Howard A Bessen, MD is a member of the following medical societies: American College of Emergency Physicians

Disclosure: Nothing to disclose.

Barry E Brenner, MD, PhD, FACEP Professor of Emergency Medicine, Professor of Internal Medicine, Program Director for Emergency Medicine, Case Medical Center, University Hospitals, Case Western Reserve University School of Medicine

Barry E Brenner, MD, PhD, FACEP is a member of the following medical societies: Alpha Omega Alpha, American Academy of Emergency Medicine, American College of Chest Physicians, American College of Emergency Physicians, American College of Physicians, American Heart Association, American Thoracic Society, Arkansas Medical Society, New York Academy of Medicine, New York Academy of Sciences,and Society for Academic Emergency Medicine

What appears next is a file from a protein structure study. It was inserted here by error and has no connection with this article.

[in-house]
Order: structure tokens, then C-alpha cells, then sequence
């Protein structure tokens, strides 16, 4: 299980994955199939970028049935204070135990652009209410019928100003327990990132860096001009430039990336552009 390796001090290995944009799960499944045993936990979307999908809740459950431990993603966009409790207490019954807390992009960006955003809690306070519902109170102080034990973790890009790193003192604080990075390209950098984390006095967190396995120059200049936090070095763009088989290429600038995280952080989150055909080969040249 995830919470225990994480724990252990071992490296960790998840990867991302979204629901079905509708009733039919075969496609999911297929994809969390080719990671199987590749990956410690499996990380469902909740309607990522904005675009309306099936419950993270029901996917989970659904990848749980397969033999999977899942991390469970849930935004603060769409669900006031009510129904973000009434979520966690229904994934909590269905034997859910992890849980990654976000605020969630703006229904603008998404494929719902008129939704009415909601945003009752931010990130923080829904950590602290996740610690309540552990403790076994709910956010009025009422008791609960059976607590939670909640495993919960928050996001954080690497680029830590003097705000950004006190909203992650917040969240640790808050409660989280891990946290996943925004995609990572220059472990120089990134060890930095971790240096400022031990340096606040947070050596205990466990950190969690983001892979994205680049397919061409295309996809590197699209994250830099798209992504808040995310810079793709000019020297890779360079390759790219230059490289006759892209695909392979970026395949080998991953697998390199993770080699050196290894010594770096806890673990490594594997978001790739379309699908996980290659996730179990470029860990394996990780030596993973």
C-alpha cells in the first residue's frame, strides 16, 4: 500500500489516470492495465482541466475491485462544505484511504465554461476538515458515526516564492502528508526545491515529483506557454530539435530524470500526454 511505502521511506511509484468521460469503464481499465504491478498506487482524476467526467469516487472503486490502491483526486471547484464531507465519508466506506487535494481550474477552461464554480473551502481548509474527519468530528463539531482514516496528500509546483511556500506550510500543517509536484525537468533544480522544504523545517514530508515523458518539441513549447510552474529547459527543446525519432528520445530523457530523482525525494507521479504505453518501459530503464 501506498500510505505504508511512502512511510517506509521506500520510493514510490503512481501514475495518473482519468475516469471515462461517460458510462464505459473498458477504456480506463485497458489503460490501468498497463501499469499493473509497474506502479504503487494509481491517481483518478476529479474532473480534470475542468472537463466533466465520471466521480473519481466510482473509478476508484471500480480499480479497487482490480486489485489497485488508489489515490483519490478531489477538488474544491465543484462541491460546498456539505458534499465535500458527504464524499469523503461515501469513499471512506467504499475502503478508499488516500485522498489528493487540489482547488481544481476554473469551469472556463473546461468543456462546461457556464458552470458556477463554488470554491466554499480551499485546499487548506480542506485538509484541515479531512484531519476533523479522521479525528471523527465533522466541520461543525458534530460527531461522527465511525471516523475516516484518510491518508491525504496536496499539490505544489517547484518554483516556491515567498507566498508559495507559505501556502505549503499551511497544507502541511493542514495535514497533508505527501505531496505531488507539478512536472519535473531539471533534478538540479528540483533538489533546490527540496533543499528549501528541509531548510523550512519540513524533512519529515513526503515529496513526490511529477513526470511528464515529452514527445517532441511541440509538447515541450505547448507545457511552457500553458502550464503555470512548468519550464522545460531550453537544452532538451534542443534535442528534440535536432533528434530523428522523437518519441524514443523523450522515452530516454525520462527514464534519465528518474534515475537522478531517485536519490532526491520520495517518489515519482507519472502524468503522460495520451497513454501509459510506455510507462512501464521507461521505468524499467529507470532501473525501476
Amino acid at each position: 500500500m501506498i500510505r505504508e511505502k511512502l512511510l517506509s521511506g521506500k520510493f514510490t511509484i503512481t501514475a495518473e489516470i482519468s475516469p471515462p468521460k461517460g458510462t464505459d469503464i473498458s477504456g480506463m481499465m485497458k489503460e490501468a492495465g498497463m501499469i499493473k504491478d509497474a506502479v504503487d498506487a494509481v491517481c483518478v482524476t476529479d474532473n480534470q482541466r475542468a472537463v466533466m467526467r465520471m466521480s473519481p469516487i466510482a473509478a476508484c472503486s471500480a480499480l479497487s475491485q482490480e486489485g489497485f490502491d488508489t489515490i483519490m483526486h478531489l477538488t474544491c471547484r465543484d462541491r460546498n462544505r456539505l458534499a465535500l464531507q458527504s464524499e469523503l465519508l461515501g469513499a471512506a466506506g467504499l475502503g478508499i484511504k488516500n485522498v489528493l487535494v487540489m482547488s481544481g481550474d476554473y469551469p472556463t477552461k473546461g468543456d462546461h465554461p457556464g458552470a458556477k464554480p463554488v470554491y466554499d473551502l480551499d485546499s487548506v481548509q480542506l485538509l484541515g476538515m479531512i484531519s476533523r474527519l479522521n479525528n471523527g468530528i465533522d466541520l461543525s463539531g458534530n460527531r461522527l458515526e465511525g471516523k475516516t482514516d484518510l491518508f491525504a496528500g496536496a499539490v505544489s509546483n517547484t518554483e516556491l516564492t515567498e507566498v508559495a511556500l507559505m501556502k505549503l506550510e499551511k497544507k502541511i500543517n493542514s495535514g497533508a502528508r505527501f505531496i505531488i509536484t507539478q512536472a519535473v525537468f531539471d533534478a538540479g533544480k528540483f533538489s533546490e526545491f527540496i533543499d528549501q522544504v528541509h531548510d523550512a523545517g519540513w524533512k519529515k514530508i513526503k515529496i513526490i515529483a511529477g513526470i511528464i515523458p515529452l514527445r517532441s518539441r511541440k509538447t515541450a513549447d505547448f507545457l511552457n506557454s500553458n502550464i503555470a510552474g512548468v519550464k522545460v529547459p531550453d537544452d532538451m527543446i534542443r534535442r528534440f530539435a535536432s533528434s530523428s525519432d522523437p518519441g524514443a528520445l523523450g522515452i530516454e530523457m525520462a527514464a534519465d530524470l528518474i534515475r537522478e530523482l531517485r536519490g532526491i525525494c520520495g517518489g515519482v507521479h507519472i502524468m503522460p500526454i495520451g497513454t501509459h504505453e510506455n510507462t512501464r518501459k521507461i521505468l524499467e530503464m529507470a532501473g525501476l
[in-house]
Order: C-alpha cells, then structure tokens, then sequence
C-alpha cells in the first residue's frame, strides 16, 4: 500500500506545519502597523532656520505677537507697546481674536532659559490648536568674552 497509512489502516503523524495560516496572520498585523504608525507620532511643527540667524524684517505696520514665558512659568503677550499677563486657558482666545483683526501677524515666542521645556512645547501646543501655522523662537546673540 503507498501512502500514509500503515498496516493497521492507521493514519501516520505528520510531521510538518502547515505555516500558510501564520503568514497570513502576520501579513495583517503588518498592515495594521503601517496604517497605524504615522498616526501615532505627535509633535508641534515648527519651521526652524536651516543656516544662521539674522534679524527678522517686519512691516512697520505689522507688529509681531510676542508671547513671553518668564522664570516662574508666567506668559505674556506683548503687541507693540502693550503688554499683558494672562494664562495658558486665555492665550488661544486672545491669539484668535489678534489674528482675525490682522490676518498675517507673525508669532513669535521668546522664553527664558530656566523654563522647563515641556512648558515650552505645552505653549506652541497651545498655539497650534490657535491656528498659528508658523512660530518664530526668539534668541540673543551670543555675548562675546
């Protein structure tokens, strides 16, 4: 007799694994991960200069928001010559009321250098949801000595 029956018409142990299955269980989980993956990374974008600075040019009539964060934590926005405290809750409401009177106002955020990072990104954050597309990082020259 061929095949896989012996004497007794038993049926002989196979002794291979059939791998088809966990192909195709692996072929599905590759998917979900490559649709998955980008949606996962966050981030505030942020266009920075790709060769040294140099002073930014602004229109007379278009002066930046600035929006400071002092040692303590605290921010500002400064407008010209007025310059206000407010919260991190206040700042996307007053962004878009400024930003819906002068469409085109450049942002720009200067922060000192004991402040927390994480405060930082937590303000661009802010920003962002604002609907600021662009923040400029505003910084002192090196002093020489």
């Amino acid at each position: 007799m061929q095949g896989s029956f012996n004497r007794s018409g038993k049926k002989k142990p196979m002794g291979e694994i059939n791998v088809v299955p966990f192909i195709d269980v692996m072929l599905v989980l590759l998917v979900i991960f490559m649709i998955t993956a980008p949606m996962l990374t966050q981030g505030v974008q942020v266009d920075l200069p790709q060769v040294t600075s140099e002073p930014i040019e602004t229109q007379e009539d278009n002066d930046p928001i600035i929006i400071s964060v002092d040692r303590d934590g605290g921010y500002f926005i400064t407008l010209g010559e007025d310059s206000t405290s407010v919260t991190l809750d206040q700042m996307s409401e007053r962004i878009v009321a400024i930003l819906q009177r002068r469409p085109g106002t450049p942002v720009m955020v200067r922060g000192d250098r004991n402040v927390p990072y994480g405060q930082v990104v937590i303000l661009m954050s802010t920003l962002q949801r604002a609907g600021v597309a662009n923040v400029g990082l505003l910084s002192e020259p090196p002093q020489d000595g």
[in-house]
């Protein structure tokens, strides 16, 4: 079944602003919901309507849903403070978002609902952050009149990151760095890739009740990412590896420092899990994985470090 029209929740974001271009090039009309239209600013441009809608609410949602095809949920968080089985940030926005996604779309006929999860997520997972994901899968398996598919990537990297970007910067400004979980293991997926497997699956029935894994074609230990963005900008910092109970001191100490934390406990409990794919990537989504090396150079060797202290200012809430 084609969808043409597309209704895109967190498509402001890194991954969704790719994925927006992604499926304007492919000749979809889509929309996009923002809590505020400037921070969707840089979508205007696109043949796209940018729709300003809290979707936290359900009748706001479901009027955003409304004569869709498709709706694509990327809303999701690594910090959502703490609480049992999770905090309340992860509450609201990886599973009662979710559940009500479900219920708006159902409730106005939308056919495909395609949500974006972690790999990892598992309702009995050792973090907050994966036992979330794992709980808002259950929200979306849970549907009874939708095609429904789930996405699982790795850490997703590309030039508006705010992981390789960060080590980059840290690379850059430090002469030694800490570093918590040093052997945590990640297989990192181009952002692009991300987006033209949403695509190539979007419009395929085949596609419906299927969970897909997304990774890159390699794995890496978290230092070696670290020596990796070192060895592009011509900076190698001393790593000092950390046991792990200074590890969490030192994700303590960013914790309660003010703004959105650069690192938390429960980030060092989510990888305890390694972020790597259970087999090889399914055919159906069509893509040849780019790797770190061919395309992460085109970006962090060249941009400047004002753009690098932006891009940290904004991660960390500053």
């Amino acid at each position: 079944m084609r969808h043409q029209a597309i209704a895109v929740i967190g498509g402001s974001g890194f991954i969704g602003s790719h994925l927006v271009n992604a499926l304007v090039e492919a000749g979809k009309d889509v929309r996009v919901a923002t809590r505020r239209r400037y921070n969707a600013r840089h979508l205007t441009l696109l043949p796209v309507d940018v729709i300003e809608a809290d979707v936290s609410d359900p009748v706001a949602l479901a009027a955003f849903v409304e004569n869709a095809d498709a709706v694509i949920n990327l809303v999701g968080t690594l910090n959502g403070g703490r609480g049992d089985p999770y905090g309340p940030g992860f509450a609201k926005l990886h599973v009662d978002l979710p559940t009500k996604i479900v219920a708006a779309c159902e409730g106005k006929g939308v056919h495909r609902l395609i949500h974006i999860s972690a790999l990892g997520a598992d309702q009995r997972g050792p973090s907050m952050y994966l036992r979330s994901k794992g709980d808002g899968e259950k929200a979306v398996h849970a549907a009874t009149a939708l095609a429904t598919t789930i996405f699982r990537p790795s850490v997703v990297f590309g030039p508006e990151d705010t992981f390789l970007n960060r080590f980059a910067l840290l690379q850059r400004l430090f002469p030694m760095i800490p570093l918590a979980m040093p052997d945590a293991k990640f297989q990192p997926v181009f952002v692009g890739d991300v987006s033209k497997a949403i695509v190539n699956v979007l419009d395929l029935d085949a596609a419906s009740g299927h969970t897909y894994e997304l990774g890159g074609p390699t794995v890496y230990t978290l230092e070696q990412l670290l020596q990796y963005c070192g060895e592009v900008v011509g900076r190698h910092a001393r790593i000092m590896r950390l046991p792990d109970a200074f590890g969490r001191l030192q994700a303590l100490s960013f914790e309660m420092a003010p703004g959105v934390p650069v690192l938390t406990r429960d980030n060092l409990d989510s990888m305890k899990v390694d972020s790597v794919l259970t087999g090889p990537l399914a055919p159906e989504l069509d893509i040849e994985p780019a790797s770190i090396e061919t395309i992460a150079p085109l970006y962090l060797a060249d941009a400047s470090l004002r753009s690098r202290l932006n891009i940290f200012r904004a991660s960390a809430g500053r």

Disclosure: Nothing to disclose.

Vasudevan A Raghavan, MBBS, MD, MRCP(UK) Director, Cardiometabolic and Lipid (CAMEL) Clinic Services, Division of Endocrinology, Scott and White Hospital, Texas A&M Health Science Center College of Medicine

Vasudevan A Raghavan, MBBS, MD, MRCP(UK) is a member of the following medical societies: American College of Physicians-American Society of Internal Medicine, American Diabetes Association, American Heart Association, National Lipid Association, Royal College of Physicians, and The Endocrine Society

Disclosure: Nothing to disclose.

Donald W Rucker, MD, MBA, MS Clinical Assistant Professor of Emergency Medicine, University of Pennsylvania School of Medicine